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  • Lamb's fry

    serch.it?q=Lamb's-fry

    Lamb's fry Lamb liver before cookingLamb's fry is lamb offal served as food, including the testicles, liver, sweetbreads, heart, kidneys, and sometimes the brain and abdominal fat—or some combination of these. In Australia and New Zealand, lamb's fry is specifically the liver; in the United States, "lamb fries" (q.v.) are specifically the testicles. In the U.K., it was all offal, though recently testicle has become rare.

  • Testicles as food

    serch.it?q=Testicles-as-food

    Goat testicles at a market in Spain Beef testicles at a market in Italy Rooster testicle stew (kakashere pörkölt) in Hungary Bulls testicle stew (right) in Austria The testicles of calves, lambs, roosters, turkeys, and other animals are eaten in many parts of the world, often under euphemistic culinary names. Testicles are a by-product of the castration of young animals raised for meat, so they were probably a late-spring seasonal specialty, though nowadays they are generally frozen and available year-round.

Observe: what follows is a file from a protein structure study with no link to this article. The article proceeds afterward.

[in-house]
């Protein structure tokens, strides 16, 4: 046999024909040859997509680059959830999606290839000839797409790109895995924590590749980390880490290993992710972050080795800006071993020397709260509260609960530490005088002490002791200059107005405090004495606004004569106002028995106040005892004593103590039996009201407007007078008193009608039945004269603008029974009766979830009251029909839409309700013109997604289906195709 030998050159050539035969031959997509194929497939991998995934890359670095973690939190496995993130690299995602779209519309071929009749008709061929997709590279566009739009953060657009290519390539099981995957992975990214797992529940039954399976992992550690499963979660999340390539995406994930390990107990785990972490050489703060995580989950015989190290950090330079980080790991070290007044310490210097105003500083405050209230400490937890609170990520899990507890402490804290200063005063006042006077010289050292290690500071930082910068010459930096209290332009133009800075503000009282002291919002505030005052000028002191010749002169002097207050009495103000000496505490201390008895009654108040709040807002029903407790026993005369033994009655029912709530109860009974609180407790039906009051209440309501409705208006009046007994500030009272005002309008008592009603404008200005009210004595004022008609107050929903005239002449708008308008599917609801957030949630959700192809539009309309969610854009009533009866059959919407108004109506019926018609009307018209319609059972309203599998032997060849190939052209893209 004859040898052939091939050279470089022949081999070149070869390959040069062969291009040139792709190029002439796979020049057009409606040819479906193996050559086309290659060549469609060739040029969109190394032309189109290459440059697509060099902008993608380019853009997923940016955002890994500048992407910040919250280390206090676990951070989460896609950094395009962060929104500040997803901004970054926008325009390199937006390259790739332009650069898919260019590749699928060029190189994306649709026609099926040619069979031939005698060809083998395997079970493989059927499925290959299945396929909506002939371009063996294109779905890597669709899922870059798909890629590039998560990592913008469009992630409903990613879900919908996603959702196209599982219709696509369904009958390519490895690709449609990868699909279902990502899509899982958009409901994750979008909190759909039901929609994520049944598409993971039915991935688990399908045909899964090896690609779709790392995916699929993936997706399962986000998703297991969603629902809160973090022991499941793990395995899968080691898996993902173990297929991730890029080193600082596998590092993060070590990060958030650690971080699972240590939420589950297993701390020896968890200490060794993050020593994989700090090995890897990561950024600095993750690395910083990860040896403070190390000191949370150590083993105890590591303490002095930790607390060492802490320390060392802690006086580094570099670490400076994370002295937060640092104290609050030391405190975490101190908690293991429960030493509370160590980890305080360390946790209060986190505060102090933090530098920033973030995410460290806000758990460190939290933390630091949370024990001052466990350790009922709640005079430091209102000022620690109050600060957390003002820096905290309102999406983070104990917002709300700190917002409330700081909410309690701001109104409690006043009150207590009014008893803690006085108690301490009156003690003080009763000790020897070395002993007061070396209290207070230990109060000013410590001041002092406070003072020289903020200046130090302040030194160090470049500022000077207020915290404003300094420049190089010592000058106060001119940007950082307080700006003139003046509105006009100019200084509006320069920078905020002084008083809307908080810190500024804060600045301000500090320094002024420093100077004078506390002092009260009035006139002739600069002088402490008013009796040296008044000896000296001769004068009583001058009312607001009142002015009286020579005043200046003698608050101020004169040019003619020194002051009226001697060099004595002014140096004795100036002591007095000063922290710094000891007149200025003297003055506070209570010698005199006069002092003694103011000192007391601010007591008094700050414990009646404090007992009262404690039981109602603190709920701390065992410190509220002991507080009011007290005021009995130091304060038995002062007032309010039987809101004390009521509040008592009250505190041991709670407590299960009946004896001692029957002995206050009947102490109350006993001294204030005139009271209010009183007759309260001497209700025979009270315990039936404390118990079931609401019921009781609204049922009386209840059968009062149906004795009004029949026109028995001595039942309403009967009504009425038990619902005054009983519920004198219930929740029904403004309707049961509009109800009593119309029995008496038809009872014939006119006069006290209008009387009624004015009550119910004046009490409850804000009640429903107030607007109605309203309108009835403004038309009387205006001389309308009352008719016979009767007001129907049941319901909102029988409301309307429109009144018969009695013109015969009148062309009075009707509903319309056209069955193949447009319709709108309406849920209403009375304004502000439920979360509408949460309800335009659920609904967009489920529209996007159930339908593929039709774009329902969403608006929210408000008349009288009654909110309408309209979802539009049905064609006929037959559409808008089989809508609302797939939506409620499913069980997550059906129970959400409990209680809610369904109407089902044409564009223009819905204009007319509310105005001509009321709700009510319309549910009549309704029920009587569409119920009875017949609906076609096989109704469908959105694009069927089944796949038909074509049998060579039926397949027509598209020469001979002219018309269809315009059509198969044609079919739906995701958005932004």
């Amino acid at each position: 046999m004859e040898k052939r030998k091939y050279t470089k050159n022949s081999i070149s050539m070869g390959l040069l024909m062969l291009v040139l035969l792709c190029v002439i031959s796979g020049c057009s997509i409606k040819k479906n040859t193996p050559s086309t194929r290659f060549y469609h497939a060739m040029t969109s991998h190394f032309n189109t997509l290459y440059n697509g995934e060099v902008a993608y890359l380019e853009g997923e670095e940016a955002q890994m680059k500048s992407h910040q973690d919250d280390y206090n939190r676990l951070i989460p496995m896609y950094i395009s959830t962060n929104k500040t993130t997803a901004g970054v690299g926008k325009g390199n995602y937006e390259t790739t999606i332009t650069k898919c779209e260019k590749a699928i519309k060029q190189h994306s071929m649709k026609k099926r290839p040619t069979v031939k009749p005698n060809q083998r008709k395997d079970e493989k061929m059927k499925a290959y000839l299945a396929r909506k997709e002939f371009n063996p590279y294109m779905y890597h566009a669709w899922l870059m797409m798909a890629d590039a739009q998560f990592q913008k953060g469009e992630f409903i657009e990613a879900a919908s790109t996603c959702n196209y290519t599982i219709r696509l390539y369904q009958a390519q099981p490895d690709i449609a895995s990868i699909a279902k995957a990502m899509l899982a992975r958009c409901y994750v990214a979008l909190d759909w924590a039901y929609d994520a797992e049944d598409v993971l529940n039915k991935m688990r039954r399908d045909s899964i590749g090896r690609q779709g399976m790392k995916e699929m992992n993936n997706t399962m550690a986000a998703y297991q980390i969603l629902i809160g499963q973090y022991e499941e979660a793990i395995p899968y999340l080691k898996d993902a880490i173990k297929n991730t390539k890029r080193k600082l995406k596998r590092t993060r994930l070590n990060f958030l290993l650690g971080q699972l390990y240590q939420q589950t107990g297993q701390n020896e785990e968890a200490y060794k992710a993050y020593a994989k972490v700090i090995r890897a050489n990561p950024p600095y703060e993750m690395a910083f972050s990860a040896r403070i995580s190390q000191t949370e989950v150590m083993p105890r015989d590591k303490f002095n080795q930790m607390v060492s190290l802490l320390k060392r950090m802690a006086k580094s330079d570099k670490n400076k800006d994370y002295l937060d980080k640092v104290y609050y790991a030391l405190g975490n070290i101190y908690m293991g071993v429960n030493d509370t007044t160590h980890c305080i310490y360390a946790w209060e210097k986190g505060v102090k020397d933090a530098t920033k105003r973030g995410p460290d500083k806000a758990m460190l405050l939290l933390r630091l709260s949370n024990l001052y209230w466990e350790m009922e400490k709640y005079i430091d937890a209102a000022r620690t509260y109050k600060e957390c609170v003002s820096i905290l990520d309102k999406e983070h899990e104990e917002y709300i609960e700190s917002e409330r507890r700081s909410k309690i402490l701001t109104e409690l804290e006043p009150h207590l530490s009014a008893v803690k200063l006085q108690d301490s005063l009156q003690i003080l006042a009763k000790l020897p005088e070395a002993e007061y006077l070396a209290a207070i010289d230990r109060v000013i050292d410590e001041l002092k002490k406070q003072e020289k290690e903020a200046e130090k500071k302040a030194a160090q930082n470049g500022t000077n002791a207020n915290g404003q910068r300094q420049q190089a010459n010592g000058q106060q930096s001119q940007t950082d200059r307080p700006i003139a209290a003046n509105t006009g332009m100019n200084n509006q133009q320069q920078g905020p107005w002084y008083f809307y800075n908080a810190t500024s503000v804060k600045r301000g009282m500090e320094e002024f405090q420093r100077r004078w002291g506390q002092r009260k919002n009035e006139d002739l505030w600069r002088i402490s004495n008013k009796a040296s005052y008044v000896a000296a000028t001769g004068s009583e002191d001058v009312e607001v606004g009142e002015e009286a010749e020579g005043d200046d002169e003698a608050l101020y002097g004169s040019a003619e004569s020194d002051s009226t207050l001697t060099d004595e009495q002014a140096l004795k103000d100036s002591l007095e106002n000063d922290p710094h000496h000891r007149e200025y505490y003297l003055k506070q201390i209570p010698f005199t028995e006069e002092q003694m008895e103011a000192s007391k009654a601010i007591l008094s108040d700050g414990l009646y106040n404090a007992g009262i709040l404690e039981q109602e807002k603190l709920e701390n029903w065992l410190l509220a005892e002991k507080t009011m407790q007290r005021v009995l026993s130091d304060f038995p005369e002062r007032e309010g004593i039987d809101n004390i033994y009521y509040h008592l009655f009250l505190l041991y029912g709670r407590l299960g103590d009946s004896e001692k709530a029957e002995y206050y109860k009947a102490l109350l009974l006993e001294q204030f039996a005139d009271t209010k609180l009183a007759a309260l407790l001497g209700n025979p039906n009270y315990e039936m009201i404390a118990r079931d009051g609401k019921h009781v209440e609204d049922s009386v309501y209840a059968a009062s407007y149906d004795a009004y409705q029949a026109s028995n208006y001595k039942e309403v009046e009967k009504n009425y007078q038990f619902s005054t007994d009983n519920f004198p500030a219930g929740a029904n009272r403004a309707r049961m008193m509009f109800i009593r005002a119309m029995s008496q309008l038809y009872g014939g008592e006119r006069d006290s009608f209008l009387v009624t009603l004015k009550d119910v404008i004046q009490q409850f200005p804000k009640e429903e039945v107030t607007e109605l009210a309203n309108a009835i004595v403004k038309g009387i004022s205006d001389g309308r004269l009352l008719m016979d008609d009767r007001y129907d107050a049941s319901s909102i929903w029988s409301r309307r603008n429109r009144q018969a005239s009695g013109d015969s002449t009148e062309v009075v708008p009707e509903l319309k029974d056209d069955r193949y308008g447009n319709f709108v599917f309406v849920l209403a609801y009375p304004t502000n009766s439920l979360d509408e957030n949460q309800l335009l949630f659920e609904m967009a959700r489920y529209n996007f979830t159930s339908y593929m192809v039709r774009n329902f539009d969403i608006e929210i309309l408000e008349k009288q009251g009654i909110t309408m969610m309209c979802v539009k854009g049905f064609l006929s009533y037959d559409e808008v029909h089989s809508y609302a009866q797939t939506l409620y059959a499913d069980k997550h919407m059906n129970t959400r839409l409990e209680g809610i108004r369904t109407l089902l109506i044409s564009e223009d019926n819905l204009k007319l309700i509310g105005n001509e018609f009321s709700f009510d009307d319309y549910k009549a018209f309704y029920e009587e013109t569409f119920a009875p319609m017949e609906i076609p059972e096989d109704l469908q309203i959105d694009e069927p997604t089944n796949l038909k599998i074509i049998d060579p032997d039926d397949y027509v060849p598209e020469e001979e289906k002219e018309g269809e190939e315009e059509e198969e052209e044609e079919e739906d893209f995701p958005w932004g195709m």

• Lamb and mutton

    serch.it?q=Lamb-and-mutton

    Lamb MuttonLamb, hogget and mutton are the meat of domestic sheep (species Ovis aries) at different ages. A sheep in its first year is called a lamb, and its meat is also called lamb. The meat of a juvenile sheep older than one year is hogget; outside the USA this is also a term for the living animal. The meat of an adult sheep is mutton, a term only used for the meat, not the living animals. In the Indian subcontinent the term mutton is also used to refer to goat meat. Lamb is the most expensive of the three types, and in recent decades sheep meat is increasingly only retailed as "lamb", sometimes stretching the accepted distinctions given above. The stronger-tasting mutton is now hard to find in many areas, despite the efforts of the Mutton Renaissance Campaign in the UK. In Australia, the term prime lamb is often used to refer to lambs raised for meat.

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